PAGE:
Business Clinic: Do I need planning permission to replace wall with fence?

Whether it’s a legal, tax, insurance, management or land issue, Farmers Weekly’s experts can help. Here, Alex Madden of Thrings advises on the planning aspects of removing and old wall to improve road safety at the end of a farm lane.

Q. Our farm is almost a mile down an unclassified, single track, council-maintained road with passing places. Further down the lane are three more properties, after which it is unsuitable for motor vehicles.

The lane meets a B road at a crossroads, with the top of our lane and the junction area in a 30-mile an hour area at the start of the village.

The junction is part of the National Cycle Network route and the land beyond our lane and beyond the junction is in a conservation area.

Visibility up and down the B road is very poor, with several near misses when pulling out of our lane. The B road is a commuter route and can be very busy.

At the end of our lane on the right is an old brick and stone wall with some plaster, about 4’ high. We own the wall and the field behind it and would like to cut back a visibility splay on that side only and erect a new post and rail fence.

We would grass and maintain the splay. Do we need planning permission to do this and who would own the new splay?

A. This matter gives rise to various legal issues; I will focus on the planning aspects.

The creation of a new post and rail fence may fall within permitted development rights (PDRs) where planning permission is deemed to be granted for certain development without the need for submitting a formal planning application. 

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However, certain criteria apply which must be adhered to in order to benefit from the PDR. It is therefore prudent to familiarise yourself with this before commencing development and make contact with the local planning authority (LPA) to ensure your proposal falls with the regime.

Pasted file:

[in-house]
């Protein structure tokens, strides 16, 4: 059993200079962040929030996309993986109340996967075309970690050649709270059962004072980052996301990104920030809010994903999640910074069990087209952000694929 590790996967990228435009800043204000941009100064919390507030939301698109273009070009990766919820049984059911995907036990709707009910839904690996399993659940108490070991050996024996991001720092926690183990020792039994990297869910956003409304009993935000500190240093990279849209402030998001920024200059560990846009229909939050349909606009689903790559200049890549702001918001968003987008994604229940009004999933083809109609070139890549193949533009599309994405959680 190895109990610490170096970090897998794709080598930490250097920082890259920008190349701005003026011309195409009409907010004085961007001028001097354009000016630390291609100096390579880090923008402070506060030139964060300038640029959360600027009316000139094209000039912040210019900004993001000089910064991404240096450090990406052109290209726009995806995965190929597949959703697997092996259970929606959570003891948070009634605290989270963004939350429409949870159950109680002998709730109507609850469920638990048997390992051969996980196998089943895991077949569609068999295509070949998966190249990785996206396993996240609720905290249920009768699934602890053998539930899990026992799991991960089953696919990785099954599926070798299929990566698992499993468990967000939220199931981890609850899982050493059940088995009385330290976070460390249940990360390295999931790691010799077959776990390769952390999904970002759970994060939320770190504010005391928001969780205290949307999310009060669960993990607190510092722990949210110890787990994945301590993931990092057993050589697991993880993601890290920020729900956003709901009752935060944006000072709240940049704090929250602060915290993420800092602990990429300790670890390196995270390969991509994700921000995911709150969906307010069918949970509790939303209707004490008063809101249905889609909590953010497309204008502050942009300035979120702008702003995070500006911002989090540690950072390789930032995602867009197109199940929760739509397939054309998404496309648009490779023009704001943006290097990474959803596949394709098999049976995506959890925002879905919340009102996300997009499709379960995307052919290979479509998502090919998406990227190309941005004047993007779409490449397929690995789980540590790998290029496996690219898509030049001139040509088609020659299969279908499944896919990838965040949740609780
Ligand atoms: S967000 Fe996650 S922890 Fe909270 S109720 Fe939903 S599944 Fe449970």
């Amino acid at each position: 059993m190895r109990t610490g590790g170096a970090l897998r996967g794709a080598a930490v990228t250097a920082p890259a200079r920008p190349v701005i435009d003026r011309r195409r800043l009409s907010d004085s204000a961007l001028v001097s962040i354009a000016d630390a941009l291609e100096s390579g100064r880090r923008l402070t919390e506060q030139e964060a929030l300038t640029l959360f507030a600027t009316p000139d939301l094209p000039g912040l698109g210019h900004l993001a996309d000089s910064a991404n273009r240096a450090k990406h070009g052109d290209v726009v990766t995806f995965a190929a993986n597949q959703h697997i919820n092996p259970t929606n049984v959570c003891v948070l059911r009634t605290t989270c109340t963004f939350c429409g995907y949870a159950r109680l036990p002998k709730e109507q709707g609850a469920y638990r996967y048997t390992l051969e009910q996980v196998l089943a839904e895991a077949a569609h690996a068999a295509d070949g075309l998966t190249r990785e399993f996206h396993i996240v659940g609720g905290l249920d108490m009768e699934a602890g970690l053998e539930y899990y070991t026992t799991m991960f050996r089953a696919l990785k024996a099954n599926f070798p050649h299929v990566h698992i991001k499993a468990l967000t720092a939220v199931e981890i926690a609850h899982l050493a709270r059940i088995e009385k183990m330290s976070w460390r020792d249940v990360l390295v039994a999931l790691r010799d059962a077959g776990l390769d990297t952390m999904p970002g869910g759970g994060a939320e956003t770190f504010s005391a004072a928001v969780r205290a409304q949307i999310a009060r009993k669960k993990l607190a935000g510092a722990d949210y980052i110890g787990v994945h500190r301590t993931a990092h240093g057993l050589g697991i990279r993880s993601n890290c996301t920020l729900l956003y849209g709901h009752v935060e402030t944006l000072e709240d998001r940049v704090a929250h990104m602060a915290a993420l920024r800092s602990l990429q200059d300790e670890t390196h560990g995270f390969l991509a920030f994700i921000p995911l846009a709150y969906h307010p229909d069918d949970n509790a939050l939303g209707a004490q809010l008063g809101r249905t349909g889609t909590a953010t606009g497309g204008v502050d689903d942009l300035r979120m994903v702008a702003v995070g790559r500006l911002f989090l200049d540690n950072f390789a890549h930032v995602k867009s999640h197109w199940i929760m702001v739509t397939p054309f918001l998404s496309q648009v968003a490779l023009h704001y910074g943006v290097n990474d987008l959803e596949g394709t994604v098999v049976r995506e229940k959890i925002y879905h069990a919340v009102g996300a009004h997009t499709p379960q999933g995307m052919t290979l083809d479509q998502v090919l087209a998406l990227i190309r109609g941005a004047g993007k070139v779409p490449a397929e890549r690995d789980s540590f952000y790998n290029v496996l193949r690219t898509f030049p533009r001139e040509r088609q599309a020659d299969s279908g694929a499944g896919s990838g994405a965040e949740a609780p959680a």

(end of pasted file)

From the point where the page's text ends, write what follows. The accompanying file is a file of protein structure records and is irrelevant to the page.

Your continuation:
The submission of a Certificate of Lawfulness of Proposed Use or Development is another way of ensuring the proposal is compliant.

Turning to the visibility splay, the starting point for creating this is likely to be that it comprises operational development in that it will involve a physical change to the land which requires planning permission from the LPA.

Therefore, it will be necessary to submit a formal planning application.  

Given the nature of the works, early engagement with the LPA’s highways officer will be key as his/her opinion will carry significant weight in the overall determination of the application.

Of particular importance will be the improvement of highway safety offered by the proposal, especially given that the junction abuts a national cycle route, the history of near misses and the volume of traffic it carries at during the rush hour.

A supporting highway statement from a highways consultant would be a prudent step.

If the proposal lies within a conservation area or is likely to impact on it, the LPA will need to pay special attention to preserving the area when considering the planning application.

The removal of the old brick and stone wall to create the visibility splay is likely to be a sensitive issue so, again, early engagement with the LPA’s conservation officer would be worthwhile step.

During the determination of the planning application there will be a consultation process whereby stakeholders such as highways, conservation, the parish council and local residents will be afforded the opportunity to submit their views on the proposal.

It goes without saying that a significant advantage is to be had by early engagement with the parish council and local residents to ensure they are on side.

Given that the visibility splay will be cut back on the field that you own, you may be required to enter into a planning obligation to maintain the upkeep of that splay.

Alternatively, the LPA may impose a planning condition to a similar effect. Any land affected that is in your ownership would continue in your ownership.

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